Syria country profile
- 6 November 2015
- From the section Middle East
Once the centre of the Islamic Caliphate, Syria covers an area that has seen invasions and occupations over the ages, from Romans and Mongols to Crusaders and Turks.
A country of fertile plains, high mountains and deserts, it is home to diverse ethnic and religious groups, including Kurds, Armenians, Assyrians, Christians, Druze, Alawite Shia and Arab Sunnis, the last of who make up a majority of the Muslim population.
Modern Syria gained its independence from France in 1946, but has lived through periods of political instability driven by the conflicting interests of these various groups.
Since 2011 political power, long held by a small mainly Alawite elite, has been contested in a bitter civil conflict initially sparked by the Arab Spring
The Syrian Arab Republic
Population 21.1 million
Area 185,180 sq km (71,498 sq miles)
Major language Arabic
Major religion Islam, Christianity
Life expectancy 74 years (men), 78 years (women)
Currency Syrian pound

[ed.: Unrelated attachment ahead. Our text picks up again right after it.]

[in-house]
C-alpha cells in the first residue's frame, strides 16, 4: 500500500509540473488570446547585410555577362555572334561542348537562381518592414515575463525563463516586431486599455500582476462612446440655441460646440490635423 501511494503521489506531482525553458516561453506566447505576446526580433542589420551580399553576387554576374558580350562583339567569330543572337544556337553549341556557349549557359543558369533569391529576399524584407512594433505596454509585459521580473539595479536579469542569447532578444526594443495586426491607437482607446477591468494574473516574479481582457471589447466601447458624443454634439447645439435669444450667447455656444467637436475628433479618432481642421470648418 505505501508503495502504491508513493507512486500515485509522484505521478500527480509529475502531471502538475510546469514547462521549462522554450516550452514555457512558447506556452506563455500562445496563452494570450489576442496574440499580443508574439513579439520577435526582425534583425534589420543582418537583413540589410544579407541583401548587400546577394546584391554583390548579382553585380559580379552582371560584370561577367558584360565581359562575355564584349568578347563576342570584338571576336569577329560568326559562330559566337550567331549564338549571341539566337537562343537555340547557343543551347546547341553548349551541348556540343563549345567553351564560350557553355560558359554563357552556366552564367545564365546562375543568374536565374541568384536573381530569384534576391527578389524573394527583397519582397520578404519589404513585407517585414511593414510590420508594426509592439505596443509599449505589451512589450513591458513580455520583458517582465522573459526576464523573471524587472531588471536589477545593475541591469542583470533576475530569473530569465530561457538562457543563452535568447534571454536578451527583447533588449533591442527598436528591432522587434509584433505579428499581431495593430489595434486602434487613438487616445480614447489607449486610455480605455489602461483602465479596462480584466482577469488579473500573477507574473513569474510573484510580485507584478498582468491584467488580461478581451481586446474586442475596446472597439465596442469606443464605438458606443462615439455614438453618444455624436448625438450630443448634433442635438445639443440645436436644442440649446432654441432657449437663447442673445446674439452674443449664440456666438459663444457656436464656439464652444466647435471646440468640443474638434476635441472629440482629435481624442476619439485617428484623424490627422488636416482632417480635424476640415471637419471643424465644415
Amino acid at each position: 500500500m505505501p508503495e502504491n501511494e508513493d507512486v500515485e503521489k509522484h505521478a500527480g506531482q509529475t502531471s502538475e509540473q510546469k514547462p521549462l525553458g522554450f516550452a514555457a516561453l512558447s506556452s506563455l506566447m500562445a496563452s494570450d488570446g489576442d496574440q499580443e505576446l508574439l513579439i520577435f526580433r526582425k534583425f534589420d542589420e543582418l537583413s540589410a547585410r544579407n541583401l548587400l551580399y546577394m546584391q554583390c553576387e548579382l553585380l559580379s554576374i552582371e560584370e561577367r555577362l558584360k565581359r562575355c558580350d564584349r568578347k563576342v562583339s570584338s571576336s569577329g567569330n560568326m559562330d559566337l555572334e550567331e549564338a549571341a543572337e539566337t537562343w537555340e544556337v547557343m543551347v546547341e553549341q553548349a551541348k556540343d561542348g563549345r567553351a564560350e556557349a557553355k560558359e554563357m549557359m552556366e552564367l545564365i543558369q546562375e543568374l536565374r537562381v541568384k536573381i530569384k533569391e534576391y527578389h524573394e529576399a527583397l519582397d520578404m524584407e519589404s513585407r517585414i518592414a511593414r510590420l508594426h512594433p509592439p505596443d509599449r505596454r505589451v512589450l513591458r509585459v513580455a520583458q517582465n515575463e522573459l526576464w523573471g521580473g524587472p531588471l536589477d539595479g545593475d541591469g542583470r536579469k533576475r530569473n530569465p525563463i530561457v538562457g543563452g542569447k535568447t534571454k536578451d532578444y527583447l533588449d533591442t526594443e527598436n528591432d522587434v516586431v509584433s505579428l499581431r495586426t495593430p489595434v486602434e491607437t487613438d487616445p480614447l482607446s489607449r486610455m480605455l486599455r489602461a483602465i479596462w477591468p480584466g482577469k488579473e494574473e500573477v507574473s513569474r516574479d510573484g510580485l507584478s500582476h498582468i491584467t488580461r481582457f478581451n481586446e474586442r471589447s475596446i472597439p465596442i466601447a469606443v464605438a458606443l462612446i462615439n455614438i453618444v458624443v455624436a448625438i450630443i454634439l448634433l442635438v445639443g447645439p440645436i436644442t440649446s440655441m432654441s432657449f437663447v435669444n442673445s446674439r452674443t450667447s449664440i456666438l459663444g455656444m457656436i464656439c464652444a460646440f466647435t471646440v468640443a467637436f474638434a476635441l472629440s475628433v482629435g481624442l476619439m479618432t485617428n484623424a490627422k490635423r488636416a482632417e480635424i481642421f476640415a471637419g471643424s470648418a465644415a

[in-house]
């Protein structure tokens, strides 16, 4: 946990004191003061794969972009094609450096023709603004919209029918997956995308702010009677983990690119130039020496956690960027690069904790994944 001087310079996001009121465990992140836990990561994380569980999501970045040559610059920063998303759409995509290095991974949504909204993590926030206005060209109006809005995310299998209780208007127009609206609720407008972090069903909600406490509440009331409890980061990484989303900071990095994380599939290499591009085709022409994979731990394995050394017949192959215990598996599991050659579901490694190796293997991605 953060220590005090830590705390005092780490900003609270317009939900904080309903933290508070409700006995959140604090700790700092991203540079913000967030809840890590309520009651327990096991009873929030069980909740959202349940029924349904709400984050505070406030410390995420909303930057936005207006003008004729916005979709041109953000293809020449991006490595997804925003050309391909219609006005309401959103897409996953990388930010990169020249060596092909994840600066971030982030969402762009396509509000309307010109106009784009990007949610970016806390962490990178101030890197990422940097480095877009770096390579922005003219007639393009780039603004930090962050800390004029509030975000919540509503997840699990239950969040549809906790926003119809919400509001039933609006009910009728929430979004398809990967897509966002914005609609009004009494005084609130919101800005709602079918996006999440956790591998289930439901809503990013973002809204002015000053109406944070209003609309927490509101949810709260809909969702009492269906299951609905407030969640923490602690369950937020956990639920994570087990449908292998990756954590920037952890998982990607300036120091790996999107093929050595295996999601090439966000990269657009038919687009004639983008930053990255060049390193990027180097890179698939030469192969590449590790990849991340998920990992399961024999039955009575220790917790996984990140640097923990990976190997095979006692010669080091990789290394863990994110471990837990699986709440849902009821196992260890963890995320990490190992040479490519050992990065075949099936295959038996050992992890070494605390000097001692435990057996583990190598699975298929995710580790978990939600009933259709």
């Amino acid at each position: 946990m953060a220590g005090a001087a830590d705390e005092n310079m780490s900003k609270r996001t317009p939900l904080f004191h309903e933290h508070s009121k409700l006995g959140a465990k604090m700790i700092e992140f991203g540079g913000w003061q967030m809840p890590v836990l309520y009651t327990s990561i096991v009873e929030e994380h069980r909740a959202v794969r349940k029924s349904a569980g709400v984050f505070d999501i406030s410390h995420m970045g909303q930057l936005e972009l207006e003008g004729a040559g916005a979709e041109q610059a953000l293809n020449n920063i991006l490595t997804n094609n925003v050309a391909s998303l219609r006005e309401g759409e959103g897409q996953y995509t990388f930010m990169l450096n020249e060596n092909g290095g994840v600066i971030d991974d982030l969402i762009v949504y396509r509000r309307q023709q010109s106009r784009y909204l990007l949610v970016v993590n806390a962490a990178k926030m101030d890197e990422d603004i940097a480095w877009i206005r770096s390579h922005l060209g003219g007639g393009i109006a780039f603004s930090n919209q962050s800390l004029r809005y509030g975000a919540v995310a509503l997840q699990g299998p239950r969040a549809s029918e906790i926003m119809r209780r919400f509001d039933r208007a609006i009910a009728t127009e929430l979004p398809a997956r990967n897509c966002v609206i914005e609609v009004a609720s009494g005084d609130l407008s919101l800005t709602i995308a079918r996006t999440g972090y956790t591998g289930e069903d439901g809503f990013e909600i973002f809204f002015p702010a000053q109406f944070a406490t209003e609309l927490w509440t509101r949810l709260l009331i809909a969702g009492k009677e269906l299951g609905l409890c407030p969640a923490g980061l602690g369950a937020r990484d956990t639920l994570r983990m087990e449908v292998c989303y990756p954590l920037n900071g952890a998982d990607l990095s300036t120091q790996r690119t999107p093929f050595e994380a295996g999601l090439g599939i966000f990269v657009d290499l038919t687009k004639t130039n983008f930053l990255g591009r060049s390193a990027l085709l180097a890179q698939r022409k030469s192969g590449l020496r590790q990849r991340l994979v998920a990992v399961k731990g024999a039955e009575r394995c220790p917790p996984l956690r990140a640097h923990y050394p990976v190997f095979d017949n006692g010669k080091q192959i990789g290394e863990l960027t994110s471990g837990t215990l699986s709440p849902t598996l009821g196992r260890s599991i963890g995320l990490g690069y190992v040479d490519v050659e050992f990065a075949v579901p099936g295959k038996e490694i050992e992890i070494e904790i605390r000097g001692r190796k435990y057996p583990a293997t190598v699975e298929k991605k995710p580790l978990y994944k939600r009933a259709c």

President: Bashar al-Assad
In power since succeeding his father 2000, Bashar al-Assad is fighting for control of his country after protests against his rule turned into a full-scale armed rebellion.
He inherited a tightly controlled and repressive political structure from long-time dictator Hafez al-Assad, with an inner circle dominated by members of the Assad family's minority Alawite Shia community.
But cracks began to appear in early 2011, in the wake of the "Arab Spring" wave of popular dissent that swept across North Africa and the Middle East.
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The Syrian uprising has left a fractured media environment, split between areas controlled by the government, Islamic State militants and other armed groups.
Scores of journalists and citizen journalists have been killed since the start of the revolt in 2011.
Syria was the world's deadliest country for journalists in 2014, says Reporters Without Borders. Islamic State jihadists "enforce an information dictatorship" in the areas they control.
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Some key dates in Syria's history:
1918 - Arab troops led by Emir Feisal, and supported by British forces, capture Damascus, ending 400 years of Ottoman rule.
1919 - Emir Feisal backs Arab self-rule at the Versailles peace conference, following the defeat of Germany and the Ottoman Empire in World War I.
1920 - The National Congress proclaims Emir Feisal king of Syria "in its natural boundaries" from the Taurus mountains in Turkey to the Sinai desert in Egypt. French forces occupy Damascus, forcing Feisal to flee abroad.
1925-6 - Nationalist agitation against French rule develops into a national uprising.
1941 - British and Free French troops occupy Syria. General De Gaulle promises to end the French mandate.
1946 - Last French troops leave Syria.
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